ಬಾರಿಸು ಕನ್ನಡ ಡಿಂಡಿಮವ
ಓ ಕರ್ನಾಟಕ ಹೃದಯ ಶಿವ
KANNADA is ailing.
It has speakers, of course—nearly 50 million of them, mostly in southwestern India. It’s the official language of the state of Karnataka, where active film, television, and music industries broadcast Kannada voices to millions of people. Writers have written in Kannada for nearly 1,500 years, producing a body of literature that includes a complex grammar written in 850. Kannada was the administrative language of some of the subcontinent’s most powerful kingdoms. There are Kannada newspapers and books published constantly. And writers in Kannada, an officially designated “classical language” (referring to its age), have achieved some measure of national prominence.
Still, not all is rosy. The demographic balance in Karnataka’s capital Bangalore, now the third-largest city in India, is rapidly changing. Hindi and English are ascending as Bangalore aspires to national and international prominence. Immigrants to the city often decline to learn Kannada. Though primary public education is (by law) conducted in Kannada, the masses in Bangalore’s many private schools learn in Hindi and English. And although a cohort of 50 million Kannada voices would be formidable in most of the world—fewer than thirty languages exceed it in native speakers—this group is a mere droplet in India’s teeming sea of people.
Can Kannada be saved? Mr Venkatasubbiah, the father of the modern Kannada dictionary and fondly known as Prof. GV believes Kannada can be promoted alongside, and not to the exclusion of, languages like Hindi and English. He suggests that the government should strengthen primary education language requirements and sponsor more programs that instill in Kannada-speakers a sense of pride in their language. One example of a rare success: the Kannada Sahitya Sammelana, a major literature conference, was held in Bangalore last year. For other possible language initiatives, states like Kerala provide models. Kerala has the highest rate of literacy in India: nearly everyone in the state knows how to read the official language, Malayalam. This is partially due to the state government’s strict educational requirements.
Amidst such circumstances, Karnataka may risk recreating the conditions that led to the rise of Shiv Sena, a militant group, in neighbouring Maharashtra. Shiv Sena began as a violent protest movement founded by Marathi-speaking people who believed that other languages were gaining too much ground in a Marathi state. Like Karnataka, Maharashtra has an outsized center—Mumbai—where Hindi and English are dominant. Like Mumbai, Bangalore attracts immigrants from all over the country, many of whom will never learn the city’s native language. There are warning signs in Karnataka: monolingual English displays are sometimes vandalised or destroyed, with kannaḍada drōhi, “traitor to Kannada”, graffitied across the mess.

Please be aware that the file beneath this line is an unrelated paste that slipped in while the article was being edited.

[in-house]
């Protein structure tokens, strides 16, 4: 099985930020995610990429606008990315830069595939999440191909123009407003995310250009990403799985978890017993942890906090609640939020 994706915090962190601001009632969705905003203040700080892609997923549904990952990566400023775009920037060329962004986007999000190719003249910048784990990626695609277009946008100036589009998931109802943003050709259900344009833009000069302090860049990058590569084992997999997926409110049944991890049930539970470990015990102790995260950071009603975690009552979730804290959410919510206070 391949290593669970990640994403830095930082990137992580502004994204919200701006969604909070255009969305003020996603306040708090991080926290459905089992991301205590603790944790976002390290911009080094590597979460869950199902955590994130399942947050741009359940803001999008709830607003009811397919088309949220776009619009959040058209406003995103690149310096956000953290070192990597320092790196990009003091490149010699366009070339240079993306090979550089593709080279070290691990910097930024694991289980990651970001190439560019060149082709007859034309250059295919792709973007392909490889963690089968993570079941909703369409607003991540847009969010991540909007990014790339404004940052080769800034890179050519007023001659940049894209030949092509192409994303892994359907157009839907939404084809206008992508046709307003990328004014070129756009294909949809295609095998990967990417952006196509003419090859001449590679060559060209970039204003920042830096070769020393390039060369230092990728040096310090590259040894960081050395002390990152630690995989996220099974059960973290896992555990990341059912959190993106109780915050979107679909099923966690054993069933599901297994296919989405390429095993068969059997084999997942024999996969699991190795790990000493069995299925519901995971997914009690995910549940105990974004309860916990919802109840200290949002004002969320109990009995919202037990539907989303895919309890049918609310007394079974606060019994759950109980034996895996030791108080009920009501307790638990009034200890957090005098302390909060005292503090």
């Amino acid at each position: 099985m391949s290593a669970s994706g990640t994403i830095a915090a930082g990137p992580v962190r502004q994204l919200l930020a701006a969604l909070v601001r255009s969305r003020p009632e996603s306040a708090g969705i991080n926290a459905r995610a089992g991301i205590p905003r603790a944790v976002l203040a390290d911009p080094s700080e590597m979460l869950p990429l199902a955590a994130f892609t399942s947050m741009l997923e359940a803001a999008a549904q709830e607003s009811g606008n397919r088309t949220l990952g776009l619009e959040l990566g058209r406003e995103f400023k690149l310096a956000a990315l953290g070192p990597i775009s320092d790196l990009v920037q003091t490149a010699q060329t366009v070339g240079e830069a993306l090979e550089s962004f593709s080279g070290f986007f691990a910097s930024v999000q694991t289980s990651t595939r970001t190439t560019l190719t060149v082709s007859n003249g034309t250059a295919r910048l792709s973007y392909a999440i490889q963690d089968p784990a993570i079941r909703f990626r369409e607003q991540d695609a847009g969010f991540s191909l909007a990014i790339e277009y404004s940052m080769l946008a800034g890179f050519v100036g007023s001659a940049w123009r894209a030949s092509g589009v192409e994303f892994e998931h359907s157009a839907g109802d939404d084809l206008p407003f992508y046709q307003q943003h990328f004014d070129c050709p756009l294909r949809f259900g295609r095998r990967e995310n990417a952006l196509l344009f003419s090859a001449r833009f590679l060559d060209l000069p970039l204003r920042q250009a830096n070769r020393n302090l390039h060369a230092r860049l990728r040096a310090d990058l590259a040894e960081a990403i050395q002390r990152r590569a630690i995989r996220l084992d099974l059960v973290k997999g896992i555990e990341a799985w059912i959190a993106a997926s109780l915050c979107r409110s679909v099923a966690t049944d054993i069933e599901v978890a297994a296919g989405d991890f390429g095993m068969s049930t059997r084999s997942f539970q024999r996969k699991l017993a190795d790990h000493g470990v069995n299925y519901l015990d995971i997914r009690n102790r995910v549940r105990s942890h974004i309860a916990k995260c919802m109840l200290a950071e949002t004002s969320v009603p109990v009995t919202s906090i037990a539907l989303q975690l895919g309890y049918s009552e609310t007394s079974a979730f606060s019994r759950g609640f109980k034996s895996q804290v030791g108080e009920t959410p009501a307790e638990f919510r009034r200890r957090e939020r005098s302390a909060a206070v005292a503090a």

Part of the problem may be that Bangalore, like Mumbai, has a dubious claim to cultural capital of the state. (In Maharashtra, that title goes to Pune.) Bangalore is the indisputable center of activity in southwestern India, but Mysore (pictured), the second city of Karnataka, was only recently the sole cultural and political locus in the region. Prior to that, Hampi (now in ruins) was the capital of a powerful Kannada-speaking empire. Bangalore is not a Delhi or a Kolkata or a Hyderabad, old cities with old cultural institutions. Modern Bangalore, founded relatively recently, grew around a British military post. Mysore is loudly Kannada; Bangalore is simply loud. Without the sort of endemic pride associated with the ancient, perhaps initiating Kannada pride from Bangalore was always going to be a difficult task.
Bangalore is changing. Hindi, Urdu, English, Malayalam, Tamil, Telugu, Gujarati, and Marwari are the languages heard on our streets. The multilingual quality of our Bangalore can be a great advantage, but no scheme would ever be complete without Kannada. If nothing is done, the day is not far when Kannada will be pushed back into second place here